Original Paper

Motivation and Emotion

, Volume 37, Issue 2, pp 224-233

First online:

Using mental contrasting with implementation intentions to self-regulate insecurity-based behaviors in relationships

  • Sylviane HoussaisAffiliated withNew York University Email author 
  • , Gabriele OettingenAffiliated withNew York UniversityDepartment of Psychology, University of Hamburg Email author 
  • , Doris MayerAffiliated withDepartment of Psychology, University of Hamburg

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In relationships, behaviors aimed at alleviating insecurity often end up increasing it instead. The present research tested whether a self-regulatory technique, mental contrasting with implementation intentions (MCII), can help people reduce the frequency with which they engage in insecurity-based behaviors. Participants in romantic relationships identified an insecurity-based behavior they wanted to reduce and learned the MCII strategy, a reverse control strategy, or no strategy. One week later, participants in the MCII condition showed a greater reduction in the self-reported frequency of their unwanted behavior compared to participants in the control conditions, as well as a greater increase in relationship commitment from 2 months prior to the intervention.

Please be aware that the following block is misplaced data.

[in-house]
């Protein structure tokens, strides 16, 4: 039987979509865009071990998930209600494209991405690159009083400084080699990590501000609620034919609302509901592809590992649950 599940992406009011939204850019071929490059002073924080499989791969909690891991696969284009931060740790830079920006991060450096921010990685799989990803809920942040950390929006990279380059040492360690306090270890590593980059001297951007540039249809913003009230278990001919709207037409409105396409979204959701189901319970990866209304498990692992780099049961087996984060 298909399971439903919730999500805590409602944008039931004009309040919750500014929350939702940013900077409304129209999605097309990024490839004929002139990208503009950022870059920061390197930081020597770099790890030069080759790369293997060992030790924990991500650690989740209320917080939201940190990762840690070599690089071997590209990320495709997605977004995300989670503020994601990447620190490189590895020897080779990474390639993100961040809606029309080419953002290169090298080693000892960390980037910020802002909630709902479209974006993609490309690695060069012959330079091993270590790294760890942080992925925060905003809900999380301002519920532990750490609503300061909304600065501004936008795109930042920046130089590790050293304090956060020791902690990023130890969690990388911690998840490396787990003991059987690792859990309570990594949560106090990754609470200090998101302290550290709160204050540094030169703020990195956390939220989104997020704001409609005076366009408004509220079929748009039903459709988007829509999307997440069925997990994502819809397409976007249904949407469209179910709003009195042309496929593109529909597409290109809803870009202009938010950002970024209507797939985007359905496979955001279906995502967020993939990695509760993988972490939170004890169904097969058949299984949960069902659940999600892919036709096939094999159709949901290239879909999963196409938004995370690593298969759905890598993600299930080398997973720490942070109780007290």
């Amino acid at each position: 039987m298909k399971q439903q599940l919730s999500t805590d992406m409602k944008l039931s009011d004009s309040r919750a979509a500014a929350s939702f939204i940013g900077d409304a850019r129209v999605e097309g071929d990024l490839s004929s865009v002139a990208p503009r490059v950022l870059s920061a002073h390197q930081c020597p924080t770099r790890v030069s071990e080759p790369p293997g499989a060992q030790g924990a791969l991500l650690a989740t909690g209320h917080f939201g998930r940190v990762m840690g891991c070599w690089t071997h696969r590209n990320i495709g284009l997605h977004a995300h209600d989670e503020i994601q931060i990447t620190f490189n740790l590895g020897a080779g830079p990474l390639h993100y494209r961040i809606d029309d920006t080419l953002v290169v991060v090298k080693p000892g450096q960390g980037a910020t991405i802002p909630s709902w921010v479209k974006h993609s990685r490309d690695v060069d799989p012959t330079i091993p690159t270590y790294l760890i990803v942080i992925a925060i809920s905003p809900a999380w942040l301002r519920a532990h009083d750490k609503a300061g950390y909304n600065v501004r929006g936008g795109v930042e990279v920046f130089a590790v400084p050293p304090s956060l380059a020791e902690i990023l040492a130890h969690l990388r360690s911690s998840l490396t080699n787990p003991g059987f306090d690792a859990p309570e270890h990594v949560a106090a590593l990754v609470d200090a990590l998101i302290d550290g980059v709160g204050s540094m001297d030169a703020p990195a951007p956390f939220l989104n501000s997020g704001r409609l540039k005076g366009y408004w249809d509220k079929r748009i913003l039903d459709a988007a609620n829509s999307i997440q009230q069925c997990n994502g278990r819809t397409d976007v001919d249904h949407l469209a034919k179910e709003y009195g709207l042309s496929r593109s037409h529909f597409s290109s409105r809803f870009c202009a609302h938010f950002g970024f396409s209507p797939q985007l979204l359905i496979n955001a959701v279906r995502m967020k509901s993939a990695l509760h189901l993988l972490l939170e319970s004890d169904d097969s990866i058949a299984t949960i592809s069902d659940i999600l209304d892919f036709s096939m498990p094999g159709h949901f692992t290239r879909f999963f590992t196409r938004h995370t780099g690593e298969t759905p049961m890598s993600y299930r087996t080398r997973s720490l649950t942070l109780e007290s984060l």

Insecurity Relationships Self-regulation Mental contrasting with implementation intentions (MCII)